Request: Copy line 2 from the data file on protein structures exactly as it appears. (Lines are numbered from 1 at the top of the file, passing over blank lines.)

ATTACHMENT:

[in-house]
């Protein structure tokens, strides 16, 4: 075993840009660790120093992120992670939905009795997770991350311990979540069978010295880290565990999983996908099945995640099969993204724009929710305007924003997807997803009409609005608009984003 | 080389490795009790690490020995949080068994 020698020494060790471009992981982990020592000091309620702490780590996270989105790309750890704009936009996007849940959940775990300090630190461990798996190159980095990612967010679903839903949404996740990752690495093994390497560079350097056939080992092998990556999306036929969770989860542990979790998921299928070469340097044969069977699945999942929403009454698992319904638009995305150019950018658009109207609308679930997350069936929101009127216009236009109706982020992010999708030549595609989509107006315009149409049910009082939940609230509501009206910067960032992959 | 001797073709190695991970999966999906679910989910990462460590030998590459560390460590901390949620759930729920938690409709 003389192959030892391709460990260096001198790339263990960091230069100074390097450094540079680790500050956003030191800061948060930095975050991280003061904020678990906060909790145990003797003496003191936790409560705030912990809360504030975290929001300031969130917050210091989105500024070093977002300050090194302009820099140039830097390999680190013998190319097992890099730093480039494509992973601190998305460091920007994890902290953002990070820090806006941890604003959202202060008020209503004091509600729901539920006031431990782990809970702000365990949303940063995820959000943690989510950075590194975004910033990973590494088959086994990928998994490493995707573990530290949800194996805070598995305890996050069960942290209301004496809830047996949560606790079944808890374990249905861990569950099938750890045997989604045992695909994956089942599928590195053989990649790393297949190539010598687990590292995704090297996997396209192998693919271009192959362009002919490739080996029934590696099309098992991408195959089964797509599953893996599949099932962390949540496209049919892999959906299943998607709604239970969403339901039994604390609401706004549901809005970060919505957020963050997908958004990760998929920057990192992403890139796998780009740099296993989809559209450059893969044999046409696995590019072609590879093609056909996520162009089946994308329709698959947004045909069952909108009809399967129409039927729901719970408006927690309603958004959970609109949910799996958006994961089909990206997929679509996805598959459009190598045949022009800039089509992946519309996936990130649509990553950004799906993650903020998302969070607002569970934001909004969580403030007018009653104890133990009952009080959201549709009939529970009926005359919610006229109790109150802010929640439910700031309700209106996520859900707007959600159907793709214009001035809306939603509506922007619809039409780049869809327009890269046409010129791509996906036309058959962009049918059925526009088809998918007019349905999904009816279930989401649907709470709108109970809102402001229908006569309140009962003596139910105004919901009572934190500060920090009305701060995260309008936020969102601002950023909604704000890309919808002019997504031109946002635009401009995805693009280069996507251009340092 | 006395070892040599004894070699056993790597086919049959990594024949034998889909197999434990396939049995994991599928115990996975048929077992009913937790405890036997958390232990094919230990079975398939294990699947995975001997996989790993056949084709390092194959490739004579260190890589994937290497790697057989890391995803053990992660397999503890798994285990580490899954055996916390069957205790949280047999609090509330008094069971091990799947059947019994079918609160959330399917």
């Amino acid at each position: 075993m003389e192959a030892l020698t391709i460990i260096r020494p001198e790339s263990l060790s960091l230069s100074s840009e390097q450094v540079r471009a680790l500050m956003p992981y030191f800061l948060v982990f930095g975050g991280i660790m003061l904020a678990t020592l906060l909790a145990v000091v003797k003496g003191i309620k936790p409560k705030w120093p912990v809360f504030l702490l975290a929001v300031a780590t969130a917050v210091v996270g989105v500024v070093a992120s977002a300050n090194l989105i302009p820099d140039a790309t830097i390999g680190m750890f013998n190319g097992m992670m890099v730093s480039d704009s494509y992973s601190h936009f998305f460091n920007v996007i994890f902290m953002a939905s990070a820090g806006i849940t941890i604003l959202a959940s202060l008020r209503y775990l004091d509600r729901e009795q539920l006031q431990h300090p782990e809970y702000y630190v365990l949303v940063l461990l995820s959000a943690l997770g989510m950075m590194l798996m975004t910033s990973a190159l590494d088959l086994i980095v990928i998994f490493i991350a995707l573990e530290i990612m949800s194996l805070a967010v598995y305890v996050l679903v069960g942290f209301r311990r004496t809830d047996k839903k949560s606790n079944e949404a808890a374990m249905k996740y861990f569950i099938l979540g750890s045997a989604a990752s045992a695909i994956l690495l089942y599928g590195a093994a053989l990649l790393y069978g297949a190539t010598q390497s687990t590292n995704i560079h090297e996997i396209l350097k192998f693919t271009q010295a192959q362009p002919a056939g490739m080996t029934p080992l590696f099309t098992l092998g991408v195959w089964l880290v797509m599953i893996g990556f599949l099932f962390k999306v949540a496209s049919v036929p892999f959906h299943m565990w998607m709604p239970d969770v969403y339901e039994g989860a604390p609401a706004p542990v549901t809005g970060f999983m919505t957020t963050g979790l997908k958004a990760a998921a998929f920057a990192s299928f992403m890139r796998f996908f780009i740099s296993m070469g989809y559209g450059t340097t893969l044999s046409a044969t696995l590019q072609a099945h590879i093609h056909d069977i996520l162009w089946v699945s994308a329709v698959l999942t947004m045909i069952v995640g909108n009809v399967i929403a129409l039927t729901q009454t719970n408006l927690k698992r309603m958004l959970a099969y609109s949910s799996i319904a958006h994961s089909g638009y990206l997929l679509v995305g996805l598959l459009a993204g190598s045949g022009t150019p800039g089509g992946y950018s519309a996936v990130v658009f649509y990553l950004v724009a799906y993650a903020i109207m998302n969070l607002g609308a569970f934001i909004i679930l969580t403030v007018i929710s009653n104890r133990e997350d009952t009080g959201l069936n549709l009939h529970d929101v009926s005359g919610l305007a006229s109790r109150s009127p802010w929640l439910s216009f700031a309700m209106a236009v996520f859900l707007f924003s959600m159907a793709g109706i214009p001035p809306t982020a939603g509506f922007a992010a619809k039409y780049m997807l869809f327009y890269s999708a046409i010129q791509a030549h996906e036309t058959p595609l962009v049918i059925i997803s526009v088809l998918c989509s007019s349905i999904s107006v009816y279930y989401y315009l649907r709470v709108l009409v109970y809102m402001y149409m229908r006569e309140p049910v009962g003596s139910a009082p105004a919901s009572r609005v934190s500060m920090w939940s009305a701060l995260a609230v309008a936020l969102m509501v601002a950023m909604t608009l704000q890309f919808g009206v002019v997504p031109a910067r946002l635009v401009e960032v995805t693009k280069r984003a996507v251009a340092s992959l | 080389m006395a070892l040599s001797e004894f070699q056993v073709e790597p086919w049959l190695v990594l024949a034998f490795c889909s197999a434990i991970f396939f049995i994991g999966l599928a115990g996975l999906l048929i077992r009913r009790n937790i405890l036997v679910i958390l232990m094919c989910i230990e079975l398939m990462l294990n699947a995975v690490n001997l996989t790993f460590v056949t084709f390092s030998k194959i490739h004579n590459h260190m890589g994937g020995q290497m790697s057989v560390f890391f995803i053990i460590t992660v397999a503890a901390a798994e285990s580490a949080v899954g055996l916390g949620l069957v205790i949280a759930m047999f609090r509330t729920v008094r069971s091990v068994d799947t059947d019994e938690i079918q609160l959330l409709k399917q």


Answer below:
């Protein structure tokens, strides 16, 4: 075993840009660790120093992120992670939905009795997770991350311990979540069978010295880290565990999983996908099945995640099969993204724009929710305007924003997807997803009409609005608009984003 | 080389490795009790690490020995949080068994 020698020494060790471009992981982990020592000091309620702490780590996270989105790309750890704009936009996007849940959940775990300090630190461990798996190159980095990612967010679903839903949404996740990752690495093994390497560079350097056939080992092998990556999306036929969770989860542990979790998921299928070469340097044969069977699945999942929403009454698992319904638009995305150019950018658009109207609308679930997350069936929101009127216009236009109706982020992010999708030549595609989509107006315009149409049910009082939940609230509501009206910067960032992959 | 001797073709190695991970999966999906679910989910990462460590030998590459560390460590901390949620759930729920938690409709 003389192959030892391709460990260096001198790339263990960091230069100074390097450094540079680790500050956003030191800061948060930095975050991280003061904020678990906060909790145990003797003496003191936790409560705030912990809360504030975290929001300031969130917050210091989105500024070093977002300050090194302009820099140039830097390999680190013998190319097992890099730093480039494509992973601190998305460091920007994890902290953002990070820090806006941890604003959202202060008020209503004091509600729901539920006031431990782990809970702000365990949303940063995820959000943690989510950075590194975004910033990973590494088959086994990928998994490493995707573990530290949800194996805070598995305890996050069960942290209301004496809830047996949560606790079944808890374990249905861990569950099938750890045997989604045992695909994956089942599928590195053989990649790393297949190539010598687990590292995704090297996997396209192998693919271009192959362009002919490739080996029934590696099309098992991408195959089964797509599953893996599949099932962390949540496209049919892999959906299943998607709604239970969403339901039994604390609401706004549901809005970060919505957020963050997908958004990760998929920057990192992403890139796998780009740099296993989809559209450059893969044999046409696995590019072609590879093609056909996520162009089946994308329709698959947004045909069952909108009809399967129409039927729901719970408006927690309603958004959970609109949910799996958006994961089909990206997929679509996805598959459009190598045949022009800039089509992946519309996936990130649509990553950004799906993650903020998302969070607002569970934001909004969580403030007018009653104890133990009952009080959201549709009939529970009926005359919610006229109790109150802010929640439910700031309700209106996520859900707007959600159907793709214009001035809306939603509506922007619809039409780049869809327009890269046409010129791509996906036309058959962009049918059925526009088809998918007019349905999904009816279930989401649907709470709108109970809102402001229908006569309140009962003596139910105004919901009572934190500060920090009305701060995260309008936020969102601002950023909604704000890309919808002019997504031109946002635009401009995805693009280069996507251009340092 | 006395070892040599004894070699056993790597086919049959990594024949034998889909197999434990396939049995994991599928115990996975048929077992009913937790405890036997958390232990094919230990079975398939294990699947995975001997996989790993056949084709390092194959490739004579260190890589994937290497790697057989890391995803053990992660397999503890798994285990580490899954055996916390069957205790949280047999609090509330008094069971091990799947059947019994079918609160959330399917």